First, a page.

Flexible Exchange Rates Reduce Economic Volatility
Under flexible exchange rates the effects of terms-of-trade shocks on growth are approximately one half that under pegged regimes.
The international financial crises of the 1990s -- spanning Latin America, Asia, and Russia -- prompted a rethinking of appropriate exchange rate regimes for rich and poor countries alike. In recent years, fixed-but-adjustable regimes have fallen out of favor, and many economists seem to prefer either hard pegs or floating regimes (the so called "two corners" debate). Supporters of hard pegs contend that such arrangements foster increased economic stability, while floating-regime advocates maintain that their option helps countries adjust more quickly to external shocks such as terms of trade shocks.
In Flexible Exchange Rates as Shock Absorbers (NBER Working Paper No. 9867), co-authors Sebastian Edwards and Eduardo Levy Yeyati examine the impact of terms-of-trade shocks on economies with different exchange rate regimes. While many studies have looked at the relationship between terms of trade and economic growth, the authors explain, few have studied how the choice of exchange rate system mediates that relationship.
Edwards and Levy Yeyati seek to redress that deficiency by posing three questions. First, do terms of trade shocks truly have less traumatic effects on GDP (gross domestic product) growth in countries with flexible exchange rate systems? Second, do negative and positive shocks have an asymmetric effect on growth, and if so, is the difference contingent on the type of exchange rate regime? And third, do countries with flexible regimes grow faster than those with fixed regimes, or vice versa?
To answer these questions, the authors use a sample of annual observations for 183 countries over the 1974-2000 period. Edwards and Levy Yeyati also construct four indexes of exchange rate regimes (pegged, hard, intermediate, and flexible) for each year in the sample, since they maintain that the official International Monetary Fund classification of such regimes across countries tends to be "misleading."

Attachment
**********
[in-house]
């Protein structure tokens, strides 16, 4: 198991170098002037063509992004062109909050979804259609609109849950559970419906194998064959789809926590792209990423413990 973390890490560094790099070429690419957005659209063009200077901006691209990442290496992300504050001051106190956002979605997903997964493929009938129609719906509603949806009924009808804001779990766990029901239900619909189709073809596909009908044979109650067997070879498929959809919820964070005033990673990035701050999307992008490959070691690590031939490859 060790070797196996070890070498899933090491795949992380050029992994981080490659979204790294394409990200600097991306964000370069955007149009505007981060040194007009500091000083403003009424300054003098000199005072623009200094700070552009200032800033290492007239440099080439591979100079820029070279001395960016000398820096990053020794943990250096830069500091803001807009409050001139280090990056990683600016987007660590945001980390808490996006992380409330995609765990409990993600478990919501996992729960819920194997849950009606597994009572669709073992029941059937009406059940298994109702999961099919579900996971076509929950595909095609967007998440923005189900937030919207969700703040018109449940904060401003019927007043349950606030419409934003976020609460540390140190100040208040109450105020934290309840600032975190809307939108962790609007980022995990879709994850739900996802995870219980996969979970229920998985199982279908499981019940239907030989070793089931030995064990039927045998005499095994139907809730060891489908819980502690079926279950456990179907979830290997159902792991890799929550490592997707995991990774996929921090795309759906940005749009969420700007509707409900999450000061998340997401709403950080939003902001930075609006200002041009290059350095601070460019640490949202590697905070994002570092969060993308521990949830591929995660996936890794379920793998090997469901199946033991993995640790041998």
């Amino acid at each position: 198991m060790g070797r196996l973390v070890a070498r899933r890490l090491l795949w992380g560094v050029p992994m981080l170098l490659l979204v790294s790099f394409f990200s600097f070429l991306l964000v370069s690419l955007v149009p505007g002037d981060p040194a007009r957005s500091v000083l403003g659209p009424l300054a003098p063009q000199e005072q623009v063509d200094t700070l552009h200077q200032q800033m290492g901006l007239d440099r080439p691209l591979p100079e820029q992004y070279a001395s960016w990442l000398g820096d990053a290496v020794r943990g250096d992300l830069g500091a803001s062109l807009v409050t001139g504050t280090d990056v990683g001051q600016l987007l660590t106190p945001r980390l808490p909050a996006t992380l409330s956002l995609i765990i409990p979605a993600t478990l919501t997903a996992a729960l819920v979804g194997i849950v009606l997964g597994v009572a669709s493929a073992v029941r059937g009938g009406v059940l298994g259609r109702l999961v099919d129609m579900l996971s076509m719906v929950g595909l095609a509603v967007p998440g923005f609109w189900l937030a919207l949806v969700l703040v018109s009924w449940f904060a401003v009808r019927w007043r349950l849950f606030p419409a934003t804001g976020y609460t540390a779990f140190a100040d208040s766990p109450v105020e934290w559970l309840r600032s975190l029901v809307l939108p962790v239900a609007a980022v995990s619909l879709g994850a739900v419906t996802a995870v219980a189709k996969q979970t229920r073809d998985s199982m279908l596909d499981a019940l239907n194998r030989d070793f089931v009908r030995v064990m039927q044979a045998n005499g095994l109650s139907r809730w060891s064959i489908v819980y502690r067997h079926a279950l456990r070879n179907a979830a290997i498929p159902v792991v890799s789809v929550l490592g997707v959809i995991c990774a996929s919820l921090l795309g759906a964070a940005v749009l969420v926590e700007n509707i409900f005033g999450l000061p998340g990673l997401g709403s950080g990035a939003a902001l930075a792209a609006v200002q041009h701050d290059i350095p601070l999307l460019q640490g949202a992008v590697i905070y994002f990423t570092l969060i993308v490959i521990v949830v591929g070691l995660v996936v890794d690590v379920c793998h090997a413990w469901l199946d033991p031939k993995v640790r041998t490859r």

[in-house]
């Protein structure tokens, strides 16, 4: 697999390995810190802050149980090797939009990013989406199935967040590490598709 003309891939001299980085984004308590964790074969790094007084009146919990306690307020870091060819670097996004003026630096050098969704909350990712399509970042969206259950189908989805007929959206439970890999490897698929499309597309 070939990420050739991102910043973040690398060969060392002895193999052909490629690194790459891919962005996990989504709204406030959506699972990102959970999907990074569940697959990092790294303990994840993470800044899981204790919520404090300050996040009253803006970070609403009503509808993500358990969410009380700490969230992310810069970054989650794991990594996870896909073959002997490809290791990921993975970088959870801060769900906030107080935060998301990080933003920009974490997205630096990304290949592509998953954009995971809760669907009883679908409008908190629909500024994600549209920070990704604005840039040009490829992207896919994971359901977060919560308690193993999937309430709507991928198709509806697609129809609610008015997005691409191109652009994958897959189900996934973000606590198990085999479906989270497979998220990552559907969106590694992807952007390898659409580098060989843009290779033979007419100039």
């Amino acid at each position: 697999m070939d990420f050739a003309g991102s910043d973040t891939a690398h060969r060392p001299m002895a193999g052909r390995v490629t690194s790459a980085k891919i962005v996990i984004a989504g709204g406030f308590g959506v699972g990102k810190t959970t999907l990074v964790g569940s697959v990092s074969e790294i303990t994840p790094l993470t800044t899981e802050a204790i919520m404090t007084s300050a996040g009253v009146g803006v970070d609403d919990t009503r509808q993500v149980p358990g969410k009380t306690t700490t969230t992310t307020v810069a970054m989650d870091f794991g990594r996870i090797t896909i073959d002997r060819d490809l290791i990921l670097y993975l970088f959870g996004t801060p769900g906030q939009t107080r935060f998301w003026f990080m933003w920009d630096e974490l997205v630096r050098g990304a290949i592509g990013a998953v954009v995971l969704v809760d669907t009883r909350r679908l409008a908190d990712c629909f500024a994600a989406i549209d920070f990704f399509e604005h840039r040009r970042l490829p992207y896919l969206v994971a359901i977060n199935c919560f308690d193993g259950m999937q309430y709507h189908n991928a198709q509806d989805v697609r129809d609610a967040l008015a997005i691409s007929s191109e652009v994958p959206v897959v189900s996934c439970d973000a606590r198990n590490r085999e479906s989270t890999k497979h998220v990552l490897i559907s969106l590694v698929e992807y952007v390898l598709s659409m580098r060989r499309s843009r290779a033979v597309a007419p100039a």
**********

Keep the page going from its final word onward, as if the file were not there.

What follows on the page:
Using a long-run GDP growth equation, the authors confirm past findings regarding the standard factors explaining differences in GDP growth per capita, such as initial GDP, education, openness, and government spending. After controlling for such factors, Edwards and Levy Yeyati find that economies with flexible exchange rates grow more rapidly than those with fixed regimes. The difference in the rate of growth of GDP per capita is substantial, on the order of 0.66 and 0.85 percentage points more per year for countries with flexible systems.
Focusing on external shocks, Edwards and Levy Yeyati find that terms of trade shocks are exacerbated -- in terms of the impact on economic growth -- in countries with more rigid exchange rate systems. For instance, in a country with a pegged exchange rate, a 10 percent deterioration in the international terms of trade has been associated, on average, with a contemporaneous decline in GDP per capita growth of 8/10 of one percentage point, compared to a reduction of only 43/100 of one percentage point in countries with a flexible system. Therefore, the authors explain, "under flexible exchange rates the effects of terms-of-trade shocks on growth are approximately one half that under pegged regimes." (These results hold even when the authors divide the sample into industrialized and emerging economies.)
Edwards and Levy also find evidence of an asymmetry in terms-of-trade shocks: output growth is more sensitive to negative than to positive shocks, and the sensitivity increases the more inflexible the exchange rate regime. The advantage of flexible systems resides in their ability to adjust more smoothly to negative shocks via depreciations in the real exchange rate. In pegged systems, a depreciation of the real exchange rate requires a decline in nominal prices; if these are too rigid, negative terms of trade shocks will produce unemployment and a slower rate of economic growth.
The authors conclude by emphasizing the practical importance and policy relevance of their findings. Since the economic contraction associated with a terms-of-trade shock "nearly doubles" under a pegged system, "the choice of exchange rate regime has important implications in terms of output volatility," they explain. Moreover, pegged systems are also associated with "deeper and longer contractions" in economic performance.
-- Carlos Lozada